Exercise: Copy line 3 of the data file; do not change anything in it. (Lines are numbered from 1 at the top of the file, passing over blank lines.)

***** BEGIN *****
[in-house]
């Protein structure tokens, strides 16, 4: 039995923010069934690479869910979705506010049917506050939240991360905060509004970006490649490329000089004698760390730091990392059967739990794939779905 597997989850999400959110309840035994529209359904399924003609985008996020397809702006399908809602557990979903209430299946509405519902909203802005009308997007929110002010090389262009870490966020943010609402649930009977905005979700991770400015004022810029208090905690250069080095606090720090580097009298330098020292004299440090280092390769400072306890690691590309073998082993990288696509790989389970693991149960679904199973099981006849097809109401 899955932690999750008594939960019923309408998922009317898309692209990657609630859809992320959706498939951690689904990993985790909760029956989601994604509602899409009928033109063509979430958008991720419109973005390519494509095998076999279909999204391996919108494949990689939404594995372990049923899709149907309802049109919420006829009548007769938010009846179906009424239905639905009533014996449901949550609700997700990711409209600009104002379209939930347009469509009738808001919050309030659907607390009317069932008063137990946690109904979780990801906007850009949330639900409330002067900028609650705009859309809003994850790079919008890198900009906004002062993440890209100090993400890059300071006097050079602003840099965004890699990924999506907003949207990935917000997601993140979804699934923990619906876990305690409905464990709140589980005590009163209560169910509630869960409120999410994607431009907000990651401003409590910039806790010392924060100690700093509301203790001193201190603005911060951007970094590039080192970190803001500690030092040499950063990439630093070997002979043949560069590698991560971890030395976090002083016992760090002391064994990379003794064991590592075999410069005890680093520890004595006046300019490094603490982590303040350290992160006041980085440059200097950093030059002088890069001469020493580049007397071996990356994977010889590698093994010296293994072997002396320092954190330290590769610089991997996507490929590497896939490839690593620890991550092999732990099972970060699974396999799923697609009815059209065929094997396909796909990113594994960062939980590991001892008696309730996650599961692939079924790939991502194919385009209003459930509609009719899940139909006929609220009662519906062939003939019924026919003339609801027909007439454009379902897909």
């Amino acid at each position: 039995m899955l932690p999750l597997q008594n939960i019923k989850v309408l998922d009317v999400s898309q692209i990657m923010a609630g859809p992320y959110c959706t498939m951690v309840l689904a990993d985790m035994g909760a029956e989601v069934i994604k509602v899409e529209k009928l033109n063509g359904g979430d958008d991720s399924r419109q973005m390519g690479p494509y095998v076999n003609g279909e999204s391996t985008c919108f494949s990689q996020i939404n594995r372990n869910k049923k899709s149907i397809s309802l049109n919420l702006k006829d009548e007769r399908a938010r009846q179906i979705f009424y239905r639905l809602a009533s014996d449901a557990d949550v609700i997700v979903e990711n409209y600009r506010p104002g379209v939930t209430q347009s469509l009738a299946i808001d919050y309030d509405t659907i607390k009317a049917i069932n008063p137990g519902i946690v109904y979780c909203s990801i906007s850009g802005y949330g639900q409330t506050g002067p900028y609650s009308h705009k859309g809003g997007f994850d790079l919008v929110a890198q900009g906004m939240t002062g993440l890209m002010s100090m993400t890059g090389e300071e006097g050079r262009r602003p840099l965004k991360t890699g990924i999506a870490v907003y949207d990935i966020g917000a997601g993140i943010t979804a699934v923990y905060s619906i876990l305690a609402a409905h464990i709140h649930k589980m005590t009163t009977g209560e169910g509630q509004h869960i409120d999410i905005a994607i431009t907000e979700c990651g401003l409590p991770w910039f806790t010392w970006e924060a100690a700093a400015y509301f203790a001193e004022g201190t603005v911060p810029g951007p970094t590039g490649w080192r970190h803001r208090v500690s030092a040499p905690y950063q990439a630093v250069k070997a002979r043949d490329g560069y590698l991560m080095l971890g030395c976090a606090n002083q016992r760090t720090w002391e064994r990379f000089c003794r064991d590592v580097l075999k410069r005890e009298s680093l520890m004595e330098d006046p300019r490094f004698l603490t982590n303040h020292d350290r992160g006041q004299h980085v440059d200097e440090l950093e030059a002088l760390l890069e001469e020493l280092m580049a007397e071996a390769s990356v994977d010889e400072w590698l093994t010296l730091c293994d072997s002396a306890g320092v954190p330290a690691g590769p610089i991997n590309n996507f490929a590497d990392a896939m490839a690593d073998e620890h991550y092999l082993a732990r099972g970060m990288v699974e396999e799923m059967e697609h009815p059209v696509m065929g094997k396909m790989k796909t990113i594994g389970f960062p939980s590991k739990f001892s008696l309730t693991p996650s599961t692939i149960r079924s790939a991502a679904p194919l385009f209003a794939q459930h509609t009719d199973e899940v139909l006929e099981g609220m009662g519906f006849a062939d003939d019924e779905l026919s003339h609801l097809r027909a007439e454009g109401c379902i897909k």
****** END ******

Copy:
């Amino acid at each position: 039995m899955l932690p999750l597997q008594n939960i019923k989850v309408l998922d009317v999400s898309q692209i990657m923010a609630g859809p992320y959110c959706t498939m951690v309840l689904a990993d985790m035994g909760a029956e989601v069934i994604k509602v899409e529209k009928l033109n063509g359904g979430d958008d991720s399924r419109q973005m390519g690479p494509y095998v076999n003609g279909e999204s391996t985008c919108f494949s990689q996020i939404n594995r372990n869910k049923k899709s149907i397809s309802l049109n919420l702006k006829d009548e007769r399908a938010r009846q179906i979705f009424y239905r639905l809602a009533s014996d449901a557990d949550v609700i997700v979903e990711n409209y600009r506010p104002g379209v939930t209430q347009s469509l009738a299946i808001d919050y309030d509405t659907i607390k009317a049917i069932n008063p137990g519902i946690v109904y979780c909203s990801i906007s850009g802005y949330g639900q409330t506050g002067p900028y609650s009308h705009k859309g809003g997007f994850d790079l919008v929110a890198q900009g906004m939240t002062g993440l890209m002010s100090m993400t890059g090389e300071e006097g050079r262009r602003p840099l965004k991360t890699g990924i999506a870490v907003y949207d990935i966020g917000a997601g993140i943010t979804a699934v923990y905060s619906i876990l305690a609402a409905h464990i709140h649930k589980m005590t009163t009977g209560e169910g509630q509004h869960i409120d999410i905005a994607i431009t907000e979700c990651g401003l409590p991770w910039f806790t010392w970006e924060a100690a700093a400015y509301f203790a001193e004022g201190t603005v911060p810029g951007p970094t590039g490649w080192r970190h803001r208090v500690s030092a040499p905690y950063q990439a630093v250069k070997a002979r043949d490329g560069y590698l991560m080095l971890g030395c976090a606090n002083q016992r760090t720090w002391e064994r990379f000089c003794r064991d590592v580097l075999k410069r005890e009298s680093l520890m004595e330098d006046p300019r490094f004698l603490t982590n303040h020292d350290r992160g006041q004299h980085v440059d200097e440090l950093e030059a002088l760390l890069e001469e020493l280092m580049a007397e071996a390769s990356v994977d010889e400072w590698l093994t010296l730091c293994d072997s002396a306890g320092v954190p330290a690691g590769p610089i991997n590309n996507f490929a590497d990392a896939m490839a690593d073998e620890h991550y092999l082993a732990r099972g970060m990288v699974e396999e799923m059967e697609h009815p059209v696509m065929g094997k396909m790989k796909t990113i594994g389970f960062p939980s590991k739990f001892s008696l309730t693991p996650s599961t692939i149960r079924s790939a991502a679904p194919l385009f209003a794939q459930h509609t009719d199973e899940v139909l006929e099981g609220m009662g519906f006849a062939d003939d019924e779905l026919s003339h609801l097809r027909a007439e454009g109401c379902i897909k």